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Letters to the editor 11/27

November 27, 2002

Housing Authority has many heroes



To the editor:


There is an old adage regarding leadership. That is, if things go right you always give the credit to your boss and your staff, and if things go wrong it is your fault. I generally subscribe to that adage but recent newspaper articles have credited the success of the Hagerstown Housing Authority to me and have described things at the authority as bleak before I arrived here approximately six years ago. I am not a saint so I am not going to say that I have not had a hand in our successes, but key people have been left out of this rare expression of success by a Housing Authority.

First it is important to understand that the authority was successful in many ways before my arrival. Under the leadership of Chairperson Carolyn Brooks and Vice Chair William Clark, the authority was considered a "High Performer" by the U.S. Department of Housing and Urban Development (HUD). The authority was financially sound. The Board of Commissioners and our general counsel, Lynn Williams of the firm Barton and Williams, recognized that the authority needed work in the area of personnel management, public relations and customer service. The staff knew we needed work in the areas of physical management and tenant responsibility.

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It was my job to come up with a plan and direct the corrective action. Primarily all I needed to do was apply modern property management practices to the authority, replace a couple of key positions, and unleash a staff that is probably the best in the country. People like Deputy Directors Bruce Gigeous and Michael Stoner, Properties Administrator Sherry Talbert, Elderly and Family Services Directors Grace Weekley and Dianne Rudisill, Director of Security Rhonda Will, and Information Systems Director Joanne Ballengee are just a sample of the folks who are responsible for the success at the authority.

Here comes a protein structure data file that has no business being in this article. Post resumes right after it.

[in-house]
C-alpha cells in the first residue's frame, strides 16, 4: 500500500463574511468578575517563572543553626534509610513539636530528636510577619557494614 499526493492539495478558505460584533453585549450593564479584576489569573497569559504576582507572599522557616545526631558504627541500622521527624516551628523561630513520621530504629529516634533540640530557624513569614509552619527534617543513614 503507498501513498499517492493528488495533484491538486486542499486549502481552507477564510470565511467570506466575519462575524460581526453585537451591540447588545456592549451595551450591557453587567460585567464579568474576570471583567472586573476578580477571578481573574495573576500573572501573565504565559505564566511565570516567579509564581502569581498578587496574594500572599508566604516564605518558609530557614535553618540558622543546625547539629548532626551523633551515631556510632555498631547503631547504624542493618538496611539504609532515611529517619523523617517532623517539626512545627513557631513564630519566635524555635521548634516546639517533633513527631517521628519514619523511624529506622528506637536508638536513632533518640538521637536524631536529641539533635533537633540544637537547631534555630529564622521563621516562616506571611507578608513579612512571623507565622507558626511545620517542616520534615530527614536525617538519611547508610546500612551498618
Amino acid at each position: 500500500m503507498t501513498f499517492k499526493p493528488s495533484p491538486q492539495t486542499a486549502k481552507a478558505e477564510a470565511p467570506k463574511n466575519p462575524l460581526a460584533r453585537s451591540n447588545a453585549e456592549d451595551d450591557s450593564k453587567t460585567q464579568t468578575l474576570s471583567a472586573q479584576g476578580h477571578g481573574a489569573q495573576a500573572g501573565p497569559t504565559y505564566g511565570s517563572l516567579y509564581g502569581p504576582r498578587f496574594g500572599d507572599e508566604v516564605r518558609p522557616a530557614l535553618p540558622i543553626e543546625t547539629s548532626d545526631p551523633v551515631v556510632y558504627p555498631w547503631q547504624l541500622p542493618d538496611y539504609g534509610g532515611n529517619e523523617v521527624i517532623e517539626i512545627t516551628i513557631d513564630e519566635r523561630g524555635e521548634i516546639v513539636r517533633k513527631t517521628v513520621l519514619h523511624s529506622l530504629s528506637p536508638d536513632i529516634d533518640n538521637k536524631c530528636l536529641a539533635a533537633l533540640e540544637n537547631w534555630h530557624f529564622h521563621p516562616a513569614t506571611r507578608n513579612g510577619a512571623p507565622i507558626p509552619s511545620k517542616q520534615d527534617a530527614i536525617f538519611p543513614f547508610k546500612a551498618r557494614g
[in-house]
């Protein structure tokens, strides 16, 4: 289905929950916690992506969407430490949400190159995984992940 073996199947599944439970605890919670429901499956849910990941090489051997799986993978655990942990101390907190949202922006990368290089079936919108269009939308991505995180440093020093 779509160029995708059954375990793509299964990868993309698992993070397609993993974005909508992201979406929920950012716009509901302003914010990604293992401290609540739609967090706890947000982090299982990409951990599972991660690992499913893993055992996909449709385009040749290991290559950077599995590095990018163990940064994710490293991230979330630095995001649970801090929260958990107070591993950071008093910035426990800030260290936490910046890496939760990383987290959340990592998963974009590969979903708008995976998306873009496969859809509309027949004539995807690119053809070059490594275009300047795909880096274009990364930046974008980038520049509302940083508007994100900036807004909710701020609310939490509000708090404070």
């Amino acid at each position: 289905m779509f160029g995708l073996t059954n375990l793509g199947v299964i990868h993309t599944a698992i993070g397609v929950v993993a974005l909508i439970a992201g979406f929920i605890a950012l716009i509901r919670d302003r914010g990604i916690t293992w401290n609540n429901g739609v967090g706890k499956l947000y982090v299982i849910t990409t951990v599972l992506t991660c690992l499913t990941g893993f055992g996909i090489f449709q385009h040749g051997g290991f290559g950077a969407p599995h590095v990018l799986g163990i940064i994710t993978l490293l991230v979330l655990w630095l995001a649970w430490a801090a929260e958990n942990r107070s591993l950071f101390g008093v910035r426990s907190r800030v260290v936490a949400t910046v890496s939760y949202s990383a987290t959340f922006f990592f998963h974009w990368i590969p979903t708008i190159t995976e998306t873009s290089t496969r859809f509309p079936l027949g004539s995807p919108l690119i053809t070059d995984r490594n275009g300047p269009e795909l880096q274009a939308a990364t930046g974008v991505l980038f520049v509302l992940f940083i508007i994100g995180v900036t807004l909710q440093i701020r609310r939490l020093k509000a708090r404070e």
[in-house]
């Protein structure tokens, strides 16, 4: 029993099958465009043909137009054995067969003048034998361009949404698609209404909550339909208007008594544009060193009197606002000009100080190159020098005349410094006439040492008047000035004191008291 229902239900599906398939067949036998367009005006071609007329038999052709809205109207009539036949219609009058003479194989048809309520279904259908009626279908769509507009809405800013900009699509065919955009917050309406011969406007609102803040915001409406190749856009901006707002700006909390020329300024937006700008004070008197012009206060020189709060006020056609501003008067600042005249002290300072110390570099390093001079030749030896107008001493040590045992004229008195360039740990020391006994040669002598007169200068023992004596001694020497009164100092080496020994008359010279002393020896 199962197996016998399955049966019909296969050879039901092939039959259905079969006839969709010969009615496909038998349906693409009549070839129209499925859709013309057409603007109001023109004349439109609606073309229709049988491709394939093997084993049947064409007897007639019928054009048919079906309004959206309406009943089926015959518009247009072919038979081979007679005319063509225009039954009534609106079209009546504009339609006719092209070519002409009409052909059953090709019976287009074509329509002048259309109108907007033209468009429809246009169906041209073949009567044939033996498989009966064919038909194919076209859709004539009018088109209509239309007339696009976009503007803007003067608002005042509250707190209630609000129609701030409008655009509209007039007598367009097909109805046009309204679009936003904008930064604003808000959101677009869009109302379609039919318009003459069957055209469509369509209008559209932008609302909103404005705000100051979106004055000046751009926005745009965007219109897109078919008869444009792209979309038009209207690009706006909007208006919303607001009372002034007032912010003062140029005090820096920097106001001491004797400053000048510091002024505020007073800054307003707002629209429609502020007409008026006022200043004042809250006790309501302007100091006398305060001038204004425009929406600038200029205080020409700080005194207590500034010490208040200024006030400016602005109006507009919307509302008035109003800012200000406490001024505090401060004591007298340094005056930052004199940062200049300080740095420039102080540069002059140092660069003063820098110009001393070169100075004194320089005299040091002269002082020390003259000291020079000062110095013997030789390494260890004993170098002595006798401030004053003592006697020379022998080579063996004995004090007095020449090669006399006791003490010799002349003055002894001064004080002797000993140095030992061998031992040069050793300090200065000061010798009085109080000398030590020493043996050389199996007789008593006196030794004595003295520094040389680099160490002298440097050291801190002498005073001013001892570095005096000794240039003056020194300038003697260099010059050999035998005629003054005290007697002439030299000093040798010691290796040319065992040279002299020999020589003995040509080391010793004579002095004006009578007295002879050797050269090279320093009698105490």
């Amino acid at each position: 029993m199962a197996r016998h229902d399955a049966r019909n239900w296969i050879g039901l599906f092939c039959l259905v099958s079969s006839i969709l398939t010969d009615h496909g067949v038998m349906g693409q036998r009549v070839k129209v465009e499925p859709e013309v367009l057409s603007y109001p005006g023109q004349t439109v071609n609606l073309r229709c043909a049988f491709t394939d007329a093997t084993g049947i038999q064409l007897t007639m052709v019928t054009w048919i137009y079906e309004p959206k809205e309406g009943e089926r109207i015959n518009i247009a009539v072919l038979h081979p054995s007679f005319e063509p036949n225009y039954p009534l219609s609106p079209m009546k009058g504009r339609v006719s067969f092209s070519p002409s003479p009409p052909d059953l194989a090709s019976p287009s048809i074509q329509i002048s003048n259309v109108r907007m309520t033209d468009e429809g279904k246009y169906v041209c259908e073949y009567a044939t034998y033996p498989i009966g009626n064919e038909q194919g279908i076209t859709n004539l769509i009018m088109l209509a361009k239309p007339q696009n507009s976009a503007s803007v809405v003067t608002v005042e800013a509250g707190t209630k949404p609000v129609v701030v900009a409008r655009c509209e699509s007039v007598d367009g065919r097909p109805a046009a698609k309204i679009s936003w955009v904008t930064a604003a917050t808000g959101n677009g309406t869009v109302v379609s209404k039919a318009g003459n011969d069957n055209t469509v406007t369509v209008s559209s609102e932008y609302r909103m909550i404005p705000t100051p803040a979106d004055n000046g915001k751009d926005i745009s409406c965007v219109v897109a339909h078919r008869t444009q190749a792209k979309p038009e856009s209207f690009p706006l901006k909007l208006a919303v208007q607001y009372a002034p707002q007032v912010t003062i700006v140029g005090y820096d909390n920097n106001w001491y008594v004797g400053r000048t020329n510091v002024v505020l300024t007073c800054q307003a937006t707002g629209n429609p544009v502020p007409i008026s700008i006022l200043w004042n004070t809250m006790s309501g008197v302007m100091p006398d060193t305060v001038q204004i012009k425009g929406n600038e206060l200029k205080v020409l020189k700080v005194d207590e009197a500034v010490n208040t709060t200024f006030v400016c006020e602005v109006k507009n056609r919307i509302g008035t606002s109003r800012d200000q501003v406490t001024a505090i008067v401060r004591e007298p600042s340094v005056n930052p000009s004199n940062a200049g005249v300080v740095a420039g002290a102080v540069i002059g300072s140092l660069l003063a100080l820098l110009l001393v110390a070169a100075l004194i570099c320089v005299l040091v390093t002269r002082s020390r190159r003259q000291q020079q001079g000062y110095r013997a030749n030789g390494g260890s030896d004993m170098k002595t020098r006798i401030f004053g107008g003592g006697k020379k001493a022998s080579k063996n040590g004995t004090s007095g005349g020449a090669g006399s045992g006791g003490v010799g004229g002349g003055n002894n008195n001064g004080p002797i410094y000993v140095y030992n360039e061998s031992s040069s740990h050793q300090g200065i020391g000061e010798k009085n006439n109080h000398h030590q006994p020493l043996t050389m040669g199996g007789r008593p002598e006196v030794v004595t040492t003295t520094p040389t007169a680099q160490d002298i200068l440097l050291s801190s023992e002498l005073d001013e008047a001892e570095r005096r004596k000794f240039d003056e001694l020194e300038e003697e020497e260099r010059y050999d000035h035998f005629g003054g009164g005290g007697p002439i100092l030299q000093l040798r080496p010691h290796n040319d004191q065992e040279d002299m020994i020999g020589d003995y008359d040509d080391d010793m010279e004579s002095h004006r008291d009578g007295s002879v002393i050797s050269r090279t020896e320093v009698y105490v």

While I appreciate the credit for our success, I have been one cog in the wheel. Leaders are folks who do their job and treat others with respect and dignity. The Housing Authority of the City of Hagerstown deserves respect and dignity. The folks behind the scenes at the authority are the ones who made it happen and will continue well into the future.

Ted Shankle

Executive Director

Hagerstown Housing Authority




Thanks a brunch



To the editor:


The American Cancer Society held its 14th Annual Sunday Brunch on Nov. 3 at the Clarion Convention Center. They did an outstanding job on the seating arrangement for nearly 800 people who attended the event. Their service and food were excellent, especially the fresh fruit table and fancy dessert table of danishes, sweet rolls and assorted cakes and pies.

For years we have been overwhelmed with the people of the Washington County area's support of the event. Many have attended all 14 brunches. Some have volunteered to sell tickets, ads, and help to work that day. Over 100 local businesses purchased ads, gave items for the silent auction, and contributed toward raffle tickets. Others donated even when they were not able to attend.

Lou Scally, our master of ceremonies, great music by Easy Listenin' and pianist Darlene Smith, magicians Hugh McVeagh, Dean Burkitt, John Swomley and Jim Greer, and children's face painter, Mary Jane Koontz contributed freely with their talents and enthusiasm.

People seem to enjoy the event and have a great time socializing and eating good food with other people they know. The American Cancer Society brunch helps raise money for a good cause to cure cancer with thousands raised each year. This year we raised over $25,000 from the event. What makes the brunch great is that family, friends and neighbors get together for such a fine cause; many don't see each other all year long.

A wonderful thank you to the community! You made our day!

Diane Pullen

Hagerstown

Jim Shifler

Boonsboro




Don't teach hunting



To the editor:


If The Herald-Mail were to run a story abut parents handing their children guns and taking them out to shoot dogs and cats, the entire community would be outraged. We would all recognize it as cruelty to animals, and most would see it as a form of child abuse.

So why, when parents hand their children guns and take them out to shoot deer, do we celebrate it as good, clean fun? ("These hunters still wear braces," Nov. 17).

Deer have the same five senses and central nervous system that our companion animals have (not much different from ours, for that matter); and like dogs and cats, they have brains that are highly developed in the areas that process both physical and emotional pain. What is cruel to dogs and cats is also cruel to deer. Hunting is not a legitimate sport, it is legalized cruelty to animals.

I am a former hunter, and so I speak from experience. I gave up hunting years ago when I realized that killing a defenseless animal with a long-range, high-powered weapon when that animal wishes me no harm and has done me no injury is not something to be proud of.

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